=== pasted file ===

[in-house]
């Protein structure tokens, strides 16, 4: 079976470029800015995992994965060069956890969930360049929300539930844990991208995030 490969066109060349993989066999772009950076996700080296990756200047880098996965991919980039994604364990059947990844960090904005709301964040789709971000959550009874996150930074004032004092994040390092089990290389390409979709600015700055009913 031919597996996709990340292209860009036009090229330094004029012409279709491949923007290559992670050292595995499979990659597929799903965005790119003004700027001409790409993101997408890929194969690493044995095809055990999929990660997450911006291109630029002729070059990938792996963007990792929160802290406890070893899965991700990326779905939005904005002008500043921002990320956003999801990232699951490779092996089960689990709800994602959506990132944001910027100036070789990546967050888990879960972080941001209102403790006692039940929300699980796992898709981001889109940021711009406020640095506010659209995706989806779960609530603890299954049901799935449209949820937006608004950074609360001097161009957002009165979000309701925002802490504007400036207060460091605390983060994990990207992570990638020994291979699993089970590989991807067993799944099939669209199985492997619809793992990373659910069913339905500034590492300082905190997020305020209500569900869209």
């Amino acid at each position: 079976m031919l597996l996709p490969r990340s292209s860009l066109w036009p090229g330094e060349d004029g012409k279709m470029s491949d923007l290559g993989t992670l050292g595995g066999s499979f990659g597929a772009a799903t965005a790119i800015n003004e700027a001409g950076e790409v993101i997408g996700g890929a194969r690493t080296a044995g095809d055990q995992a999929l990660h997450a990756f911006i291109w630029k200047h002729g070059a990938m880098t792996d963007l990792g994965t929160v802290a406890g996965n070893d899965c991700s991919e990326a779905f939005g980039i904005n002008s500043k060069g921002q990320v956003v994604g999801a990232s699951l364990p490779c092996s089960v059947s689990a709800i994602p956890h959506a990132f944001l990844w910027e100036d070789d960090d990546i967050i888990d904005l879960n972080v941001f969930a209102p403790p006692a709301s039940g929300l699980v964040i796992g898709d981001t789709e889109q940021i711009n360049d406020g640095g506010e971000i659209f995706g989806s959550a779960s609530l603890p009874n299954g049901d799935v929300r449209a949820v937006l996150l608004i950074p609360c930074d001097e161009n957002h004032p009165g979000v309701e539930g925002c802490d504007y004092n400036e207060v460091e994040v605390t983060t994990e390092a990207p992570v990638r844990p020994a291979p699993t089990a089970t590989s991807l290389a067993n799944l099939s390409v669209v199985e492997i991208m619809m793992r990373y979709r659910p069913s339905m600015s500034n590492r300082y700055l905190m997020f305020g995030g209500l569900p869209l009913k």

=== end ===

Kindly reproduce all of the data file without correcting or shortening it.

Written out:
[in-house]
């Protein structure tokens, strides 16, 4: 079976470029800015995992994965060069956890969930360049929300539930844990991208995030 490969066109060349993989066999772009950076996700080296990756200047880098996965991919980039994604364990059947990844960090904005709301964040789709971000959550009874996150930074004032004092994040390092089990290389390409979709600015700055009913 031919597996996709990340292209860009036009090229330094004029012409279709491949923007290559992670050292595995499979990659597929799903965005790119003004700027001409790409993101997408890929194969690493044995095809055990999929990660997450911006291109630029002729070059990938792996963007990792929160802290406890070893899965991700990326779905939005904005002008500043921002990320956003999801990232699951490779092996089960689990709800994602959506990132944001910027100036070789990546967050888990879960972080941001209102403790006692039940929300699980796992898709981001889109940021711009406020640095506010659209995706989806779960609530603890299954049901799935449209949820937006608004950074609360001097161009957002009165979000309701925002802490504007400036207060460091605390983060994990990207992570990638020994291979699993089970590989991807067993799944099939669209199985492997619809793992990373659910069913339905500034590492300082905190997020305020209500569900869209």
């Amino acid at each position: 079976m031919l597996l996709p490969r990340s292209s860009l066109w036009p090229g330094e060349d004029g012409k279709m470029s491949d923007l290559g993989t992670l050292g595995g066999s499979f990659g597929a772009a799903t965005a790119i800015n003004e700027a001409g950076e790409v993101i997408g996700g890929a194969r690493t080296a044995g095809d055990q995992a999929l990660h997450a990756f911006i291109w630029k200047h002729g070059a990938m880098t792996d963007l990792g994965t929160v802290a406890g996965n070893d899965c991700s991919e990326a779905f939005g980039i904005n002008s500043k060069g921002q990320v956003v994604g999801a990232s699951l364990p490779c092996s089960v059947s689990a709800i994602p956890h959506a990132f944001l990844w910027e100036d070789d960090d990546i967050i888990d904005l879960n972080v941001f969930a209102p403790p006692a709301s039940g929300l699980v964040i796992g898709d981001t789709e889109q940021i711009n360049d406020g640095g506010e971000i659209f995706g989806s959550a779960s609530l603890p009874n299954g049901d799935v929300r449209a949820v937006l996150l608004i950074p609360c930074d001097e161009n957002h004032p009165g979000v309701e539930g925002c802490d504007y004092n400036e207060v460091e994040v605390t983060t994990e390092a990207p992570v990638r844990p020994a291979p699993t089990a089970t590989s991807l290389a067993n799944l099939s390409v669209v199985e492997i991208m619809m793992r990373y979709r659910p069913s339905m600015s500034n590492r300082y700055l905190m997020f305020g995030g209500l569900p869209l009913k």